Discover more stories about Mitacs — and the game-changing innovations driven by students and postdocs.
Brad Bennett recently ended his five-year tenure as Mitacs’ board chair. Having steered the organization through several key milestones and achievements, Brad possesses a particular insight into Mitacs’ success and unique position in Canada.
In 2004, Brad was entering a six-year term on the University of British Columbia’s (UBC) board of governors. Later that year, he was also invited to join the Premier’s Technology Council (PTC), which provides advice to British Columbia Premier Christy Clark regarding technology issues faced by the province. Throughout his travels across BC and in his other dealings with the PTC, Brad kept hearing about an organization called Mitacs and its work connecting academic research with industry needs. Eventually, he got a chance to get involved.
“I had the opportunity to meet with Arvind Gupta, who was Mitacs’ CEO at the time,” Brad reminisces. “We were scheduled for a half-hour meeting over coffee and we ended up talking for over two hours about Canadian innovation and productivity. The more I listened to Arvind, the more excited I got.”
Soon, Brad would be given the chance to bring his initial sense of excitement to the organization: “In 2010, Mitacs was splitting from its founding Network of Centres of Excellence and into its own innovation organization,” he recalls. “I was approached first by then-UBC president Stephen Toope, and then by Arvind to chair the new Mitacs board.” Describing himself as a fan of the organization’s work, Brad signed on as chair of board of directors.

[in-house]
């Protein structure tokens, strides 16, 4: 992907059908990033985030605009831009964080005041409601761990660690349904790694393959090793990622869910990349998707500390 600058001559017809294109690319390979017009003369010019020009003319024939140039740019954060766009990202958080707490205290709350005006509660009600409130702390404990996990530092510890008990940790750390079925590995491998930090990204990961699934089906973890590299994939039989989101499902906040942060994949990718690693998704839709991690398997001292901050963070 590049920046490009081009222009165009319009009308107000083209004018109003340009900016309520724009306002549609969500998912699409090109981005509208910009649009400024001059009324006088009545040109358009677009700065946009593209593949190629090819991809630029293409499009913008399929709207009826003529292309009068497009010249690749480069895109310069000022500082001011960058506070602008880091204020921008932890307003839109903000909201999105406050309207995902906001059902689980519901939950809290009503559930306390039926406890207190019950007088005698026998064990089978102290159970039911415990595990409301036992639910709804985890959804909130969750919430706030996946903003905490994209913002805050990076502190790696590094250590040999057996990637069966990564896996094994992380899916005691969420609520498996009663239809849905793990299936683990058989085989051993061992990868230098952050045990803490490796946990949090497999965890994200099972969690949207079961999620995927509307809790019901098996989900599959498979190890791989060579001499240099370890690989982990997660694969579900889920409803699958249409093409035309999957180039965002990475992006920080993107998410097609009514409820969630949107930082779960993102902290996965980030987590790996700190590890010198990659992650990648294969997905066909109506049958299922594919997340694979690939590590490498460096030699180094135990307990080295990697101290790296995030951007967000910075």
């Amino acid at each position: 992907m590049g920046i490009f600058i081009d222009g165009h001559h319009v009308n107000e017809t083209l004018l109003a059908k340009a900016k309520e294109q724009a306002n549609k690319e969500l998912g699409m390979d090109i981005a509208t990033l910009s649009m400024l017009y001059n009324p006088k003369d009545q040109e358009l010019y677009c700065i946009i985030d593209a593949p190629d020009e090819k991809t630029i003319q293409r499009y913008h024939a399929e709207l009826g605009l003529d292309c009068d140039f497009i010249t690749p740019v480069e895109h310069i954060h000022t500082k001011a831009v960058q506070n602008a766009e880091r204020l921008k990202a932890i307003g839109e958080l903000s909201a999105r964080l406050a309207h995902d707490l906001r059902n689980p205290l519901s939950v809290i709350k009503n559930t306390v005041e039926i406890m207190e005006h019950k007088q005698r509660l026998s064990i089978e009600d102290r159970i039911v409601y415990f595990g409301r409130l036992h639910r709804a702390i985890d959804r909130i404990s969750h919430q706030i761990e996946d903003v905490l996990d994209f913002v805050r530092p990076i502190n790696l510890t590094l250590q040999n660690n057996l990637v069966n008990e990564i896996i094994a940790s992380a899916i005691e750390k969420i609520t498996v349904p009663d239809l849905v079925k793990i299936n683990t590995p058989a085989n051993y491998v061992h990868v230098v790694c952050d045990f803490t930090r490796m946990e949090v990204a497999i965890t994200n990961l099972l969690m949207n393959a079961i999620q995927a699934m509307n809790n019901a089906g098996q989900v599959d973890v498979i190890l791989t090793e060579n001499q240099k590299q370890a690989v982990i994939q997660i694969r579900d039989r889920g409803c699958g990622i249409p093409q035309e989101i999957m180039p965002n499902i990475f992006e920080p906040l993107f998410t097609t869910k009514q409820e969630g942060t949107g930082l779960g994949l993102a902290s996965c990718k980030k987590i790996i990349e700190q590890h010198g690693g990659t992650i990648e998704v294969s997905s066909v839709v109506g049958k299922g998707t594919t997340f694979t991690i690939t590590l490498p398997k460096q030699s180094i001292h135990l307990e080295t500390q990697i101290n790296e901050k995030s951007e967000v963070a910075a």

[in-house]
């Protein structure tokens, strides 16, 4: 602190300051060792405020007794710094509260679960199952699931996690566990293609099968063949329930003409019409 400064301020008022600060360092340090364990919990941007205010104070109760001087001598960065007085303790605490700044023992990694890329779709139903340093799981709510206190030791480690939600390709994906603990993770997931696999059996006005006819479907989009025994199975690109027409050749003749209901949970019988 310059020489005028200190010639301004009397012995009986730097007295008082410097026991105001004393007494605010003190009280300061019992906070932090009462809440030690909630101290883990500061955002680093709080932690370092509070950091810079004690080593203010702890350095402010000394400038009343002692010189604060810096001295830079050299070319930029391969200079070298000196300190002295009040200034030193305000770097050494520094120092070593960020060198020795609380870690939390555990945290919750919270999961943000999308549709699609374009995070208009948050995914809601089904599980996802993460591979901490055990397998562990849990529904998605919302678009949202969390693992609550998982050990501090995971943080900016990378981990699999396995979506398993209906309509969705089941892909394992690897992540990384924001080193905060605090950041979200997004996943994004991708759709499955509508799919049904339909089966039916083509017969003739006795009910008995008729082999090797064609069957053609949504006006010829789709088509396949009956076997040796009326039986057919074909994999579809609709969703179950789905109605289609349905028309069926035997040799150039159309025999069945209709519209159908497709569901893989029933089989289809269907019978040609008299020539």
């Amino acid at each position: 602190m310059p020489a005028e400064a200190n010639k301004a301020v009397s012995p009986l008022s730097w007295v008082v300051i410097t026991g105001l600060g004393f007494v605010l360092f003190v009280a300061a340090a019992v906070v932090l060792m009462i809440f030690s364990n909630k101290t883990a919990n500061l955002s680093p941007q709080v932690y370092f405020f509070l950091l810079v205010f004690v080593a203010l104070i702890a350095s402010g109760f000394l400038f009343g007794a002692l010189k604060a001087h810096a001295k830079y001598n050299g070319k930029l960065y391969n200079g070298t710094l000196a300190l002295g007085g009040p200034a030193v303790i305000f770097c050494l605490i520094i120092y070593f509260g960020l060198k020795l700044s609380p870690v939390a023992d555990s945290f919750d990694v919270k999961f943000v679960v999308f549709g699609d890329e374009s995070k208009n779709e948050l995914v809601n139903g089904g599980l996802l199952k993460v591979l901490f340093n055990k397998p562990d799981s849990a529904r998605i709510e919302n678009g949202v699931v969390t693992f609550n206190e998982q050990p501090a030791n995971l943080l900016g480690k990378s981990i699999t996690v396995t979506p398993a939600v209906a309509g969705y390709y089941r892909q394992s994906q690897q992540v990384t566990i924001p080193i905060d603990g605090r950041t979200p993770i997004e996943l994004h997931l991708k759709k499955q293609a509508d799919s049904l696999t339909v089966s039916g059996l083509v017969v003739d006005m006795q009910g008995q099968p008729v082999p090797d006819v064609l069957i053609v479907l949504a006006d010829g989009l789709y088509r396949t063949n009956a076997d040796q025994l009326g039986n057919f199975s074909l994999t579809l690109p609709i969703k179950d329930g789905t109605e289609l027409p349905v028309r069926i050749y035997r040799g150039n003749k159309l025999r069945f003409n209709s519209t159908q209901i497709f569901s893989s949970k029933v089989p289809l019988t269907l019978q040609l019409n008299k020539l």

When asked about Mitacs’ evolution in the years since his appointment, Brad says that young organizations have to discover themselves and invent who they are: “In 2011, Mitacs had a lot of ideas, but didn’t yet have the discipline to know what would be successful and what might not. Over time, the organization evolved and matured, and now we measure outcomes through tools like longitudinal surveys. The fact is Mitacs programs work.”
In terms of other evolution, Brad notes that the creation of the business development team represented a critical shift for Mitacs: “It took a lot of discussions but ultimately, it was the right thing to do. The team has helped people in academia and people in industry talk to each other. Mitacs Business Development Officers are the ‘boots on the ground,’ part of the organization, the one-on-one relationship builders.”
Significant changes to Canada’s innovation landscape won’t be immediately apparent, but as Brad notes, “meaningful change takes time, and the organization has started to move the dial in terms of discussing — and measuring — innovation and productivity. Governments and other stakeholders are aware of what’s possible and how Mitacs can play a central role.”